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Small, midsize employers rethinking wellness offerings

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Small and midsize employers are fine-tuning their workplace wellness strategies by pulling back on some programs that may not be worth the expense, according to a new survey.

Employers are backing away from wellness program mainstays such as on-site flu vaccinations, health and lifestyle coaching, and 24-hour nurse hotlines, which have decreased in prevalence over the past five years, according to a survey released Monday by the Society for Human Resource Management.

“Now that (wellness programs) have been in place for a while, organizations are looking at what works well, which ones don't, which ones employees are utilizing, which are not as interesting and which ones are not making as much of an impact,” said Evren Esen, director of survey programs at SHRM in Alexandria, Virginia.

Some programs have seen sharp declines in the past year.

For instance, 72% of employers provided employees with wellness tips and resources this year, down from 80% in 2015.

Sixty-one percent of employers offered general wellness programs this year, down from 70% in 2015, according to the SHRM survey of 3,490 employers that was conducted in January and February. Most organizations surveyed had less than 500 employees.

Fifty-four percent of employers offered on-site flu shots this year, down from 61% last year, and 44% offered a 24-hour nurse line, down from 51% in 2015.

Few wellness strategies grew in prevalence over the past five years, according to SHRM.

Still, of the one-third of employers who increased their benefits offerings in the past year, 45% of those increased their wellness-related benefits.

Focus shifting

Wellness programs have been “at the forefront” of employee strategies “for the last five years,” Ms. Esen said. “So I don't think they're going away. It's something that really energizes employees. We see employees actively participating in these kinds of programs.”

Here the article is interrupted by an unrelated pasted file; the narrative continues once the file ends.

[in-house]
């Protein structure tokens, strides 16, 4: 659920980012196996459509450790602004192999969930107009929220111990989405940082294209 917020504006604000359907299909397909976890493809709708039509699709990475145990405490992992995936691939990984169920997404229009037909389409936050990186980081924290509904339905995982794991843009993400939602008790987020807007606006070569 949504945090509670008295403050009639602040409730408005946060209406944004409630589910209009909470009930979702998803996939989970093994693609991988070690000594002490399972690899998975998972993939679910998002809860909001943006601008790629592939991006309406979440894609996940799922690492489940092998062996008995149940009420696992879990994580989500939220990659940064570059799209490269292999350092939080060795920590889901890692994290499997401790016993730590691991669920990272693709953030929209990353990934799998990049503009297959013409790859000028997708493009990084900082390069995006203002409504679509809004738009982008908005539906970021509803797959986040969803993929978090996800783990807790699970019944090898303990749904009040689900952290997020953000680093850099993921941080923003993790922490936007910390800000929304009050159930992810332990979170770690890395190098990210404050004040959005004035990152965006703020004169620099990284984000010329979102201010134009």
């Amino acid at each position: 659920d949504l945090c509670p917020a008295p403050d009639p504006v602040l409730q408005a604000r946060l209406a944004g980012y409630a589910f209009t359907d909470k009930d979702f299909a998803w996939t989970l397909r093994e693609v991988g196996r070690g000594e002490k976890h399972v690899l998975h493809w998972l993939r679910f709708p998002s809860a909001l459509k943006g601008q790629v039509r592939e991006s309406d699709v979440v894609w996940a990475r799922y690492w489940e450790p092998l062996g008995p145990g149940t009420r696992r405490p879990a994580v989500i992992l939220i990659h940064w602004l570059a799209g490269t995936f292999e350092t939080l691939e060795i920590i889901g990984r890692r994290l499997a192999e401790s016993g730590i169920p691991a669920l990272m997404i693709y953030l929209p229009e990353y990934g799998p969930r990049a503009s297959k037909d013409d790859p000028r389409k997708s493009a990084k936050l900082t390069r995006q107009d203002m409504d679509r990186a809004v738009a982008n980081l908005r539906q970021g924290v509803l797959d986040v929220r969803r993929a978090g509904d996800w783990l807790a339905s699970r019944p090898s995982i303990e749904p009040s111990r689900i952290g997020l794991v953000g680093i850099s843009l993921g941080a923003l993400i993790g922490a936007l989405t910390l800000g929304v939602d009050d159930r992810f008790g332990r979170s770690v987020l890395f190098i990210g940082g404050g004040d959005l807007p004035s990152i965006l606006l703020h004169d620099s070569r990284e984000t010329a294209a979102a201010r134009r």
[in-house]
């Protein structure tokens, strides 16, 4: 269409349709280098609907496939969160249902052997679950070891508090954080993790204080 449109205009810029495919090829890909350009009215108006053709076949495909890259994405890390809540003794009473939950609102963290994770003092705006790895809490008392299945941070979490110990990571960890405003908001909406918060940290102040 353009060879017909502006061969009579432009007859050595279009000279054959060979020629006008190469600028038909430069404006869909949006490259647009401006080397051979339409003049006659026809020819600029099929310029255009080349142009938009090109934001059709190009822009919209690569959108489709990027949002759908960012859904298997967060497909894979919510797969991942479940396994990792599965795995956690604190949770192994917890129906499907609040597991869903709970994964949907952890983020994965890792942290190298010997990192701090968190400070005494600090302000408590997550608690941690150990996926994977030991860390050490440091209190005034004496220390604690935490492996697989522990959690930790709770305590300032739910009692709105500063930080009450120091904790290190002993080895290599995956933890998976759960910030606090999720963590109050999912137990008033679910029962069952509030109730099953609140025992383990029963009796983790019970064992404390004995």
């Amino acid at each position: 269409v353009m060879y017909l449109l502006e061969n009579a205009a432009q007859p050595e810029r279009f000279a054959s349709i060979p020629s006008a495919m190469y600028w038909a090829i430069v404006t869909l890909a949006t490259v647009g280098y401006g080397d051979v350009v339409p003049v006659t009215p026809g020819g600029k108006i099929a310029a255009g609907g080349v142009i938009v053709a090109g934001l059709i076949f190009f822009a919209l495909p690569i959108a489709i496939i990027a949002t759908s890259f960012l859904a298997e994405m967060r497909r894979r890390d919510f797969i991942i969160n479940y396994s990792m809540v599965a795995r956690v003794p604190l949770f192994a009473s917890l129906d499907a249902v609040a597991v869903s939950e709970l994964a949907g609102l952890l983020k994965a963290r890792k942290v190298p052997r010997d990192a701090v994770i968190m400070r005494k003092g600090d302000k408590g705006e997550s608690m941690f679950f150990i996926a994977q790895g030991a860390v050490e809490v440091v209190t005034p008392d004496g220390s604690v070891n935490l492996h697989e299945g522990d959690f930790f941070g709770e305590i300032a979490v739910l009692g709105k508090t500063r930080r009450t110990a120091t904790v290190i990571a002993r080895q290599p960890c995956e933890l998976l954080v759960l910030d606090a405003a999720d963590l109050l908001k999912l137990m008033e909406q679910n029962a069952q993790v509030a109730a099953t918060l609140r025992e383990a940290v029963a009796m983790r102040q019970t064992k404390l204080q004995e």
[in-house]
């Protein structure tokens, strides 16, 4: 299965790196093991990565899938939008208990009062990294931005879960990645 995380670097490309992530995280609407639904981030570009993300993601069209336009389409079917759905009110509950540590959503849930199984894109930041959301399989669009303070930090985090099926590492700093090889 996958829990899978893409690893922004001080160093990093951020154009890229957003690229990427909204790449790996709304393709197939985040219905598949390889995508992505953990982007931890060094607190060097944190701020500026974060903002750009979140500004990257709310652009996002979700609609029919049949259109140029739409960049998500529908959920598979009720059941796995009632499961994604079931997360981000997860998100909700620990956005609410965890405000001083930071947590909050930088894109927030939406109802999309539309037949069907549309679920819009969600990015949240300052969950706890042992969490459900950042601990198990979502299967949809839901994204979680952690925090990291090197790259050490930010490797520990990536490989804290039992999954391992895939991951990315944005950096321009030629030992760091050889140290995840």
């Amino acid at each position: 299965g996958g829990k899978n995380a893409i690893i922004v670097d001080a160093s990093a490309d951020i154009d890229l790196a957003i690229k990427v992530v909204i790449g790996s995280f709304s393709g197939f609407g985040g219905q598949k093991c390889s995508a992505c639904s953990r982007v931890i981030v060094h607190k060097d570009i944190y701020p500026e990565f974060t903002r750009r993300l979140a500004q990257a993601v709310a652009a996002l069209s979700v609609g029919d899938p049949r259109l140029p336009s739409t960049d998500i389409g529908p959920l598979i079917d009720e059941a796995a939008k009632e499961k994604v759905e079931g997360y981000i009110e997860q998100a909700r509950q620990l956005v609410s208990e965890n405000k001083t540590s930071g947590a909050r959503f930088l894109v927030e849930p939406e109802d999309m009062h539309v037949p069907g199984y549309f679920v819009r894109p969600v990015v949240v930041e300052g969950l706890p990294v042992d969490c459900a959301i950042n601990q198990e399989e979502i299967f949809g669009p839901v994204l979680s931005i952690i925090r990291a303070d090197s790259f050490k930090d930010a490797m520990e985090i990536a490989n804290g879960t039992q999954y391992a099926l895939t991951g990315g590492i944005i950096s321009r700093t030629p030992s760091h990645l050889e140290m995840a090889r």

It is possible employers are shifting their focus from traditional wellness strategies to offerings such as standing desks and fitness monitoring devices.

Thirty-three percent of employers offered standing desks to their employees this year, up from 25% last year. And 10% of employers gave employees fitness bands and trackers this year, down from 13% last year.

But time will tell if the new benefits have staying power, Ms. Esen said.

On the other hand, larger employers are putting more resources into wellness and broadening the scope of programs to include mental and financial health, said Steve Wojcik, vice president of public policy at the National Business Group on Health in Washington.

A March NBGH/Fidelity Investments study of 129 companies, most of which have more than 5,000 employees, showed that 96% of employers provided wellness programs focused on physical health this year, 87% provided emotional or mental wellness programs, and 76% offered financial wellness programs.

In addition, 67% of employers in the NBGH survey plan to expand their investment in well-being programs in the next three to five years.

Larger employers have more resources to devote to wellness programs and often have large concentrations of employees at a single location, which Mr. Wojcik said makes on-site wellness programs more cost-effective.

“It makes good sense for a large employer to spend money to help employees stay well. It's broader than … reducing health care costs,” he said, and considers “overall morale and productivity and all those kinds of intangibles.”